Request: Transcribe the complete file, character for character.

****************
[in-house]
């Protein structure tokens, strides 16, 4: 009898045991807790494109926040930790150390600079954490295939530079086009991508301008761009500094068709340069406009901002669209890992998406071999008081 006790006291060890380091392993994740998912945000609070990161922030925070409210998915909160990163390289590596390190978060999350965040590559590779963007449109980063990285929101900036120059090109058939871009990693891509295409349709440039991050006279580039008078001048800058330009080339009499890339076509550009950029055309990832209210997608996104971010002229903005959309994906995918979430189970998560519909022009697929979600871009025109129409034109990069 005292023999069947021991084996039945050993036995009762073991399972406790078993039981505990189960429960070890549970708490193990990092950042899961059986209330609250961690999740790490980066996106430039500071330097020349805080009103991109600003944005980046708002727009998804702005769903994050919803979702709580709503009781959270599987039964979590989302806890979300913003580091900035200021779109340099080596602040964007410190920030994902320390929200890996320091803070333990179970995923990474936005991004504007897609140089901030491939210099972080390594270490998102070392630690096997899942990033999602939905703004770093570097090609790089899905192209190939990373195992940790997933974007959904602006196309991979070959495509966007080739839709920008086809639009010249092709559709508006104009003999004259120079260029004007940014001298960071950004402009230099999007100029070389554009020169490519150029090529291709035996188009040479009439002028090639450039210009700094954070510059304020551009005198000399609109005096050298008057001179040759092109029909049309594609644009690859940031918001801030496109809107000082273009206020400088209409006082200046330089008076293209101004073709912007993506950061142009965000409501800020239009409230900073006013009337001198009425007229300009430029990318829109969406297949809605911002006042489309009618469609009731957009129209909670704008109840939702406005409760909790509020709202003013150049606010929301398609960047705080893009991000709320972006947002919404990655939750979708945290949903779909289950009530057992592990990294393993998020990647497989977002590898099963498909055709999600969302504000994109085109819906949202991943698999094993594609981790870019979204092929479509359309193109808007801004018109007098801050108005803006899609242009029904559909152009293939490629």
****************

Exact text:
[in-house]
């Protein structure tokens, strides 16, 4: 009898045991807790494109926040930790150390600079954490295939530079086009991508301008761009500094068709340069406009901002669209890992998406071999008081 006790006291060890380091392993994740998912945000609070990161922030925070409210998915909160990163390289590596390190978060999350965040590559590779963007449109980063990285929101900036120059090109058939871009990693891509295409349709440039991050006279580039008078001048800058330009080339009499890339076509550009950029055309990832209210997608996104971010002229903005959309994906995918979430189970998560519909022009697929979600871009025109129409034109990069 005292023999069947021991084996039945050993036995009762073991399972406790078993039981505990189960429960070890549970708490193990990092950042899961059986209330609250961690999740790490980066996106430039500071330097020349805080009103991109600003944005980046708002727009998804702005769903994050919803979702709580709503009781959270599987039964979590989302806890979300913003580091900035200021779109340099080596602040964007410190920030994902320390929200890996320091803070333990179970995923990474936005991004504007897609140089901030491939210099972080390594270490998102070392630690096997899942990033999602939905703004770093570097090609790089899905192209190939990373195992940790997933974007959904602006196309991979070959495509966007080739839709920008086809639009010249092709559709508006104009003999004259120079260029004007940014001298960071950004402009230099999007100029070389554009020169490519150029090529291709035996188009040479009439002028090639450039210009700094954070510059304020551009005198000399609109005096050298008057001179040759092109029909049309594609644009690859940031918001801030496109809107000082273009206020400088209409006082200046330089008076293209101004073709912007993506950061142009965000409501800020239009409230900073006013009337001198009425007229300009430029990318829109969406297949809605911002006042489309009618469609009731957009129209909670704008109840939702406005409760909790509020709202003013150049606010929301398609960047705080893009991000709320972006947002919404990655939750979708945290949903779909289950009530057992592990990294393993998020990647497989977002590898099963498909055709999600969302504000994109085109819906949202991943698999094993594609981790870019979204092929479509359309193109808007801004018109007098801050108005803006899609242009029904559909152009293939490629």